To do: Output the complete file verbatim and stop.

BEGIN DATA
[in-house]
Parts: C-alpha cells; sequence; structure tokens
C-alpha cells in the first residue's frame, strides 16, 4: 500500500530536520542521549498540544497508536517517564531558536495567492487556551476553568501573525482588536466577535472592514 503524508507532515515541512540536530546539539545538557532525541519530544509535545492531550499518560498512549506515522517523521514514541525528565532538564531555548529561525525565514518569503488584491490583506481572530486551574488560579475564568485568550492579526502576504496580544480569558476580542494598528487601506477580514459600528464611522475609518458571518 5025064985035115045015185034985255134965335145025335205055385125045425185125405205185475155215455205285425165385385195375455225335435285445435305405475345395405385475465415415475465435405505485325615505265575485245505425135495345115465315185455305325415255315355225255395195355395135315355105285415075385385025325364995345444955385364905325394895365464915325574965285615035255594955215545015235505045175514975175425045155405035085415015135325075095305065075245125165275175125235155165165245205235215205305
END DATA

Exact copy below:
[in-house]
Parts: C-alpha cells; sequence; structure tokens
C-alpha cells in the first residue's frame, strides 16, 4: 500500500530536520542521549498540544497508536517517564531558536495567492487556551476553568501573525482588536466577535472592514 503524508507532515515541512540536530546539539545538557532525541519530544509535545492531550499518560498512549506515522517523521514514541525528565532538564531555548529561525525565514518569503488584491490583506481572530486551574488560579475564568485568550492579526502576504496580544480569558476580542494598528487601506477580514459600528464611522475609518458571518 5025064985035115045015185034985255134965335145025335205055385125045425185125405205185475155215455205285425165385385195375455225335435285445435305405475345395405385475465415415475465435405505485325615505265575485245505425135495345115465315185455305325415255315355225255395195355395135315355105285415075385385025325364995345444955385364905325394895365464915325574965285615035255594955215545015235505045175514975175425045155405035085415015135325075095305065075245125165275175125235155165165245205235215205305